Possible sign of dark matter shows up again

X-ray signal from Milky Way’s halo eliminates some alternate explanations

Chandra telescope

X-RAY ANOMALY  NASA’s Earth-orbiting Chandra telescope has found hints of a mysterious bump in a plot of X-rays. Scientists think the excess X-rays may be the result of decaying dark matter particles.


A strange X-ray signal has popped up again in new measurements, raising hopes that it could be a sign of dark matter.

Data from NASA’s Chandra X-ray Observatory reveal an excess of X-rays at a particular energy, creating a bump on a plot, scientists report online at arXiv.org on January 29. The X-ray “line,” as it is known, could reveal the presence of dark matter — an unknown substance that scientists believe constitutes most of the matter in the cosmos.

While the X-ray line has been found previously using several different telescopes, some searches have come up empty (SN: 9/3/16, p. 17). The new observation strengthens the case that the odd feature is real, and eliminates some possible mundane explanations.

“This is a very exciting thing,” says astrophysicist Nico Cappelluti of Yale University, a coauthor of the report. “This is another measurement that sees the line in another direction.”

The new analysis uses data taken when the telescope was observing deep space, rather than pointing at a particular cluster of galaxies. So if the signal indicated dark matter, it would be due to particles in the region surrounding the Milky Way, known as its halo. When hypothetical dark matter particles called sterile neutrinos decay, they could produce X-rays at the energy of the line, about 3,500 electron volts (SN Online: 12/11/15).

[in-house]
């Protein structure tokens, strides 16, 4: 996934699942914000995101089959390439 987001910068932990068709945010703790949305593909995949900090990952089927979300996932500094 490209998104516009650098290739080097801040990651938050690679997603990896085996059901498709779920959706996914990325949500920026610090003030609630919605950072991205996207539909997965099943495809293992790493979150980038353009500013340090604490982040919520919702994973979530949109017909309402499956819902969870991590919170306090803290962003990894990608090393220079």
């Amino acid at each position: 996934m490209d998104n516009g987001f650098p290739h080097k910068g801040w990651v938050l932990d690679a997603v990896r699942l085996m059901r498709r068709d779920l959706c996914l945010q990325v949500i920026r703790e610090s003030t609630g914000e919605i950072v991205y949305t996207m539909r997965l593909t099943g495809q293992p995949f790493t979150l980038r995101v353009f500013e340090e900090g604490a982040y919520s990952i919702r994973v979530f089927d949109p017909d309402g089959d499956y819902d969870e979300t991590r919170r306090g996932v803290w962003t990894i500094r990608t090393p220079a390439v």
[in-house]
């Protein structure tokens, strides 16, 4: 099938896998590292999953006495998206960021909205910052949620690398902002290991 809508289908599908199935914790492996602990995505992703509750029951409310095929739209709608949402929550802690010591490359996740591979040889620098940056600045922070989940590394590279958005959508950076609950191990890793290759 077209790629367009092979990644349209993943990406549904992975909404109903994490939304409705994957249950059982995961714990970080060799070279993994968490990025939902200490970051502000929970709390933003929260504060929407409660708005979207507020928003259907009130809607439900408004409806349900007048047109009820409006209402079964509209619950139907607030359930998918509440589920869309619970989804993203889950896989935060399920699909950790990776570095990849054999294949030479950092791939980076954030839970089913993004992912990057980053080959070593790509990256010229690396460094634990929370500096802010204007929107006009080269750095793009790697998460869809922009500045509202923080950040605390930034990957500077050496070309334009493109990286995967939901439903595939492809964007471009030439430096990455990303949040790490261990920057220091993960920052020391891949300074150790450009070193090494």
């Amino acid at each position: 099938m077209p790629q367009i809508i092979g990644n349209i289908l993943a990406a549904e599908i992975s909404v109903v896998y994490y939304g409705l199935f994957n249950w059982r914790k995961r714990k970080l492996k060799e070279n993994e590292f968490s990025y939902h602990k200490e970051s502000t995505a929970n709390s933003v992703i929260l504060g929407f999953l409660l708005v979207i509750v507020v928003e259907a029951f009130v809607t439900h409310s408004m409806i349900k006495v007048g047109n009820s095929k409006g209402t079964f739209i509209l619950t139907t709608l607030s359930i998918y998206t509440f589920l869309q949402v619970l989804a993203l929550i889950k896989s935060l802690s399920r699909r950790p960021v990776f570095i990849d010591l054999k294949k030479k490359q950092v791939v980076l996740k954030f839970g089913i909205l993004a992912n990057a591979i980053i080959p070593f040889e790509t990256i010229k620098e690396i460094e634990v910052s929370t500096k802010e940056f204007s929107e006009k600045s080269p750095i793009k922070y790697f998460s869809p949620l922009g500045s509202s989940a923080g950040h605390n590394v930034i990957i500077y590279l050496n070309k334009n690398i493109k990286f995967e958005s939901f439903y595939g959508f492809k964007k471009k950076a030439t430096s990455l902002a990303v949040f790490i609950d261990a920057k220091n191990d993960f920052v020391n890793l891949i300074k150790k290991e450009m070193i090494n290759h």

Cappelluti and colleagues found that the relative intensity of the line in the halo and the line previously found at the center of the Milky Way was consistent with the expected variation in concentration of dark matter in various parts the galaxy.

Dark matter isn’t the only possible explanation — standard physics might also be able to explain the line. “There’s definitely a lot of debate,” says Shunsaku Horiuchi, an astroparticle physicist at Virginia Tech in Blacksburg who was not involved with the new work. The line “looks like it’s real, but then I don’t know if it’s dark matter or some atomic physics.”

Although there’s still a small chance that the result could be a statistical fluke, the analysis eliminates some other possible explanations. Scientists had proposed that the line could be the result of sulfur ions grabbing an electron from hydrogen atoms in space, but that process couldn’t explain the new data, Cappelluti and colleagues concluded. Likewise, a quirk of the telescope itself couldn’t explain the line, they determined.

“It’s kind of getting other people excited,” says Horiuchi.

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